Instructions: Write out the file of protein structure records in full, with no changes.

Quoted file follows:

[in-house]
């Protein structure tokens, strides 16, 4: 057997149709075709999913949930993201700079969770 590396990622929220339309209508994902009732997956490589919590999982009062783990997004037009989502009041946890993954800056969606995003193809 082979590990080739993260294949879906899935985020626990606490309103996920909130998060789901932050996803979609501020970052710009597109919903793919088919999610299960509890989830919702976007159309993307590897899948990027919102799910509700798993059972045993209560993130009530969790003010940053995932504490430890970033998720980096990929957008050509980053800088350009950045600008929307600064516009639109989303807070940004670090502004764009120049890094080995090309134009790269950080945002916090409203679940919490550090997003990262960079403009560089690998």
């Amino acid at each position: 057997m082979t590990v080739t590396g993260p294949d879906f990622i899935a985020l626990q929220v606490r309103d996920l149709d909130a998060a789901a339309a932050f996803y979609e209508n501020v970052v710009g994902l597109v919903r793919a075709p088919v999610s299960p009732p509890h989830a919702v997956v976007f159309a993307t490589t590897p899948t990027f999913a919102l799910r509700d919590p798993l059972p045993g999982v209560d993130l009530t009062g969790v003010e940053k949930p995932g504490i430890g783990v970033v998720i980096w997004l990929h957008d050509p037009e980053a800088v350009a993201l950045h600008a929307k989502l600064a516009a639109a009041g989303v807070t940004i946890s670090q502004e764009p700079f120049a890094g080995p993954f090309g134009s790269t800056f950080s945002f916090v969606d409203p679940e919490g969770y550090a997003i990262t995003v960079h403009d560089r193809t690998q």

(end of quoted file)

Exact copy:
[in-house]
């Protein structure tokens, strides 16, 4: 057997149709075709999913949930993201700079969770 590396990622929220339309209508994902009732997956490589919590999982009062783990997004037009989502009041946890993954800056969606995003193809 082979590990080739993260294949879906899935985020626990606490309103996920909130998060789901932050996803979609501020970052710009597109919903793919088919999610299960509890989830919702976007159309993307590897899948990027919102799910509700798993059972045993209560993130009530969790003010940053995932504490430890970033998720980096990929957008050509980053800088350009950045600008929307600064516009639109989303807070940004670090502004764009120049890094080995090309134009790269950080945002916090409203679940919490550090997003990262960079403009560089690998």
């Amino acid at each position: 057997m082979t590990v080739t590396g993260p294949d879906f990622i899935a985020l626990q929220v606490r309103d996920l149709d909130a998060a789901a339309a932050f996803y979609e209508n501020v970052v710009g994902l597109v919903r793919a075709p088919v999610s299960p009732p509890h989830a919702v997956v976007f159309a993307t490589t590897p899948t990027f999913a919102l799910r509700d919590p798993l059972p045993g999982v209560d993130l009530t009062g969790v003010e940053k949930p995932g504490i430890g783990v970033v998720i980096w997004l990929h957008d050509p037009e980053a800088v350009a993201l950045h600008a929307k989502l600064a516009a639109a009041g989303v807070t940004i946890s670090q502004e764009p700079f120049a890094g080995p993954f090309g134009s790269t800056f950080s945002f916090v969606d409203p679940e919490g969770y550090a997003i990262t995003v960079h403009d560089r193809t690998q």